ENTERTAINMENT
May 7, 1989 | PATRICIA WARD BIEDERMAN
"E ntertainment Tonight" will air its 2,000th show on Friday. Although thumped by critics since it debuted on Sept. 14, 1981, the syndicated program has survived. Entertainment reporters are now as common on TV as weather reporters, in part because of "ET," which has remained television's leading news show devoted solely to the entertainment industry. Last September, at the start of its eighth season, "ET" introduced a new format, with glitzier graphics, strobe-light pacing and two new features--its opening Inside Story and the ET Insider, a gossip-column-style commentary by co-star John Tesh.
NEWS
February 25, 2014 | By Adam Tschorn
Times readers first met the force of nature that is former model turned shepherdess Natalie Redding back in a 2011 Image section profile of the Southern California resident and her one-woman artisanal wool-gathering operation. Now a wider audience will get a chance to meet Redding -- along with the various and sundry two-legged and four-legged members of flock and family -- when “Shear Madness,” a reality show centered on her Temecula-based Namaste Farms premieres on National Geographic's Nat Geo Wild channel March 1. After screening a rough cut of the first episode -- titled “Totally Flocked,” which found her and her family (husband Sean and a brood of five children that ranges from 6-year-old Roanie to 22-year-old Connery)
ENTERTAINMENT
October 8, 2012 | By Steven Zeitchik
NEW YORK--Lena Dunham found her show "Girls" under criticism earlier this year for an absence of minority characters. The controversy only mushroomed after, in an apparent bid to make light of the issue, "Girls" writer Lesley Arfin tweeted sarcastically that she didn't think "Precious" offered a representation of her either. At an event Sunday hosted by the New Yorker and its TV critic Emily Nussbaum, Dunham offered some context on the incident. After saying that Arfin had actually no longer worked on the show at the time she sent the tweet, Dunham elaborated on what was happening on the "Girls" set during the controversy.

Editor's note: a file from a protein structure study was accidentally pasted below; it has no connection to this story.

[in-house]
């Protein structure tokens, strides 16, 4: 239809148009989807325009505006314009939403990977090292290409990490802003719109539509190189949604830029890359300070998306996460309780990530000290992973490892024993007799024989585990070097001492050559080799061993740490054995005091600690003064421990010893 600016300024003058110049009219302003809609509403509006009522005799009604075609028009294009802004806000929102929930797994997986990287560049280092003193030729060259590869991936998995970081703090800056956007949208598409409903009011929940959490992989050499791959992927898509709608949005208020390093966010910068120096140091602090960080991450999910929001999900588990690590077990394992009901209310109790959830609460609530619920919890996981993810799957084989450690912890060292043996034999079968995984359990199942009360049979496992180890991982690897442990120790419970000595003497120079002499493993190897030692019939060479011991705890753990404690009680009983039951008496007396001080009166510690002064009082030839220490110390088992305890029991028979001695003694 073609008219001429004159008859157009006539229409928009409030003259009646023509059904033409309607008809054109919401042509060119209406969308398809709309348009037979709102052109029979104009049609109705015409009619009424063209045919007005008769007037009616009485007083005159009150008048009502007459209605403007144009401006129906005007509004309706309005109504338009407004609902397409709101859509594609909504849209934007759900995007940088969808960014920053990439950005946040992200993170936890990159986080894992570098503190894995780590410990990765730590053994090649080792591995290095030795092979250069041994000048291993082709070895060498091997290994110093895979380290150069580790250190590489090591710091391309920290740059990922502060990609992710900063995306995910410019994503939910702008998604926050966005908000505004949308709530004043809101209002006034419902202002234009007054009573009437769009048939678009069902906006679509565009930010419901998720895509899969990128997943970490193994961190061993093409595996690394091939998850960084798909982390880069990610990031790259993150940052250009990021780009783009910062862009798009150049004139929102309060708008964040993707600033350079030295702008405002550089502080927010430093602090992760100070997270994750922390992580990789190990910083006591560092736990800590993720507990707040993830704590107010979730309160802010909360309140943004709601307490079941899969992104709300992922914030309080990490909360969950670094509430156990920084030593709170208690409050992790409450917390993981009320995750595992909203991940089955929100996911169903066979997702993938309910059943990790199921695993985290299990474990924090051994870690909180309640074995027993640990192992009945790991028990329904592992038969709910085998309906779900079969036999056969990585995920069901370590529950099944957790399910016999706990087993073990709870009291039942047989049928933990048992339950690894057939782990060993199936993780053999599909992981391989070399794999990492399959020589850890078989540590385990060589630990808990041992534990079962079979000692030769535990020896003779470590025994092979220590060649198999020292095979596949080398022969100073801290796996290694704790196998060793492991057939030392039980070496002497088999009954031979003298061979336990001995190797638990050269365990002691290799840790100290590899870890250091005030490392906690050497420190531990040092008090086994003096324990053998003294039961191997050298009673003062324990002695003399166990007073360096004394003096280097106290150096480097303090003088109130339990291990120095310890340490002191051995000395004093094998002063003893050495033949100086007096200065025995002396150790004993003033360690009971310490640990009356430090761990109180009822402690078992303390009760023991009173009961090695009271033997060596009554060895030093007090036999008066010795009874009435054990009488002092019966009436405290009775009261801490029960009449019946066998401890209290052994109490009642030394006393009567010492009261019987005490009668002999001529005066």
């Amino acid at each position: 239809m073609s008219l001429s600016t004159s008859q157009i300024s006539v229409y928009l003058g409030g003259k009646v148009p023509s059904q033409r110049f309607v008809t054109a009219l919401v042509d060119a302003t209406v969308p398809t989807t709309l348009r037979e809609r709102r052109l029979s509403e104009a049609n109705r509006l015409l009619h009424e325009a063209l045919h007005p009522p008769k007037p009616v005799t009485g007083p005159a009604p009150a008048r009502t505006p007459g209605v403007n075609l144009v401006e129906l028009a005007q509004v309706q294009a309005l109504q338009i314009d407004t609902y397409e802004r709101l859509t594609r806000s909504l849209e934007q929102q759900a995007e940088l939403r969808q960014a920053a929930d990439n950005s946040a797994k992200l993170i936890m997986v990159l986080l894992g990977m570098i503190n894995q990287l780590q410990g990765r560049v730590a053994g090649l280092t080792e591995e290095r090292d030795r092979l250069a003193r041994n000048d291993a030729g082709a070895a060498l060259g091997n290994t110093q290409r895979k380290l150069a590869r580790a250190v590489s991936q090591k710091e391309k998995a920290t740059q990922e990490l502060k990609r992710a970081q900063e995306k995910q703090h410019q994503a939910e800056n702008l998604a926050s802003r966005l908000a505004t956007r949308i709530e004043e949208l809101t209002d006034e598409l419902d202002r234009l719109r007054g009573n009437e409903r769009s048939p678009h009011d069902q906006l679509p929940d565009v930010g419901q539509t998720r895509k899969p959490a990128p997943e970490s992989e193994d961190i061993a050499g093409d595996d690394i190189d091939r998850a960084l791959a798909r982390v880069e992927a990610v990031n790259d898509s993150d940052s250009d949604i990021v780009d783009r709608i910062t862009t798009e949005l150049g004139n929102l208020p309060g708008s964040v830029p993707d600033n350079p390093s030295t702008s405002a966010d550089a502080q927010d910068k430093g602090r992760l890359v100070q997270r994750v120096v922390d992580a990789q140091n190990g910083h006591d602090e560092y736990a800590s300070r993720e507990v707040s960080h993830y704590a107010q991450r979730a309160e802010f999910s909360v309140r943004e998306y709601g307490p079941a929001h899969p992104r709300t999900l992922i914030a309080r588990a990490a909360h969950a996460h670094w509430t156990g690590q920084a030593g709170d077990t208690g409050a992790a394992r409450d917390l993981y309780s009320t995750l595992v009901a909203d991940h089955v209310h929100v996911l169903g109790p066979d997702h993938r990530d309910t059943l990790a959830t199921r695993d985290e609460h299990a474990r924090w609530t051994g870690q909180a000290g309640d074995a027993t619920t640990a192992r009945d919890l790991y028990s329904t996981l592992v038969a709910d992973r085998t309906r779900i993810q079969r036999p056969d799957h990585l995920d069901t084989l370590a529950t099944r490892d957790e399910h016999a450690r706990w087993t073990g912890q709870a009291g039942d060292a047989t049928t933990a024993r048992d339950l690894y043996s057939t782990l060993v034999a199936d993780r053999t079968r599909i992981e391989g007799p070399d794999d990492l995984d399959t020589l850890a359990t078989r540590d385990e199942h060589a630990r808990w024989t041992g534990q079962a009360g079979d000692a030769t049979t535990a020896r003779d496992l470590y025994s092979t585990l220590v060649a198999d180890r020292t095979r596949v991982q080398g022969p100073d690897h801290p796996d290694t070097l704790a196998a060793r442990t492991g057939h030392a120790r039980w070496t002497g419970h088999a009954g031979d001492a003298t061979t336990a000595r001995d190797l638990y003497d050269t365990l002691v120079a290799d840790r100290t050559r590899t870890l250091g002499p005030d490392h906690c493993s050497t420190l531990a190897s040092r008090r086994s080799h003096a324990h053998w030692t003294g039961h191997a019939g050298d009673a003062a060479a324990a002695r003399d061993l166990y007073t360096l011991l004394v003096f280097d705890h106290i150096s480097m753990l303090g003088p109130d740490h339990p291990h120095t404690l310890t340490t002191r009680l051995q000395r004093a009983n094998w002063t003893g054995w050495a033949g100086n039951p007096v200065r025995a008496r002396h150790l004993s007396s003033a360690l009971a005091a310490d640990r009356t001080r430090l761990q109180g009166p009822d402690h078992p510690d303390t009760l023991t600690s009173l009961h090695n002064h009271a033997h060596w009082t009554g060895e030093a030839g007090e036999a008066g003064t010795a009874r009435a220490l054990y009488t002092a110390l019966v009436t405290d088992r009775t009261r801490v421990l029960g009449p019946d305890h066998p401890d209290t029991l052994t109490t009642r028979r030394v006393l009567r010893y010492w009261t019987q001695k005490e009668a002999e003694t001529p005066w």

OPINION
April 8, 2014 | By The Times editorial board
The lives of captive killer whales are nothing like those of their wild counterparts. Instead of roaming for miles every day in close-knit family groups, captive whales perform for audiences in tanks that, though roomier than those of early marine parks, are far too small for such large ocean predators. In the wild, killer whales have not been known to kill humans or one another. The same cannot be said for the whales in amusement parks around the world, even though they represent only about a tenth of a percent of the numbers in the wild.
CALIFORNIA | LOCAL
April 7, 2014 | By Joel Rubin
Los Angeles police officers tampered with voice recording equipment in dozens of patrol cars in an effort to avoid being monitored while on duty, according to records and interviews. An inspection by Los Angeles Police Department investigators found about half of the estimated 80 cars in one South L.A. patrol division were missing antennas, which help capture what officers say in the field. The antennas in at least 10 more cars in nearby divisions had also been removed. LAPD Chief Charlie Beck and other top officials learned of the problem last summer but chose not to investigate which officers were responsible.
SPORTS
April 6, 2014 | Eric Sondheimer
It's with great trepidation that I announce news that's going to create more nightmares for the defensive coordinators who must figure out how to stop Bellflower St. John Bosco on the football field this fall: Sean McGrew is getting faster, stronger and even better. Yes, he's the same running back who rushed for 367 yards in 17 carries and scored seven touchdowns in the CIF Open Division regional bowl game against Corona Centennial last season. Last month, he ran the 100 meters in 10.67 seconds, setting a school record.
SPORTS
April 5, 2014 | By Lance Pugmire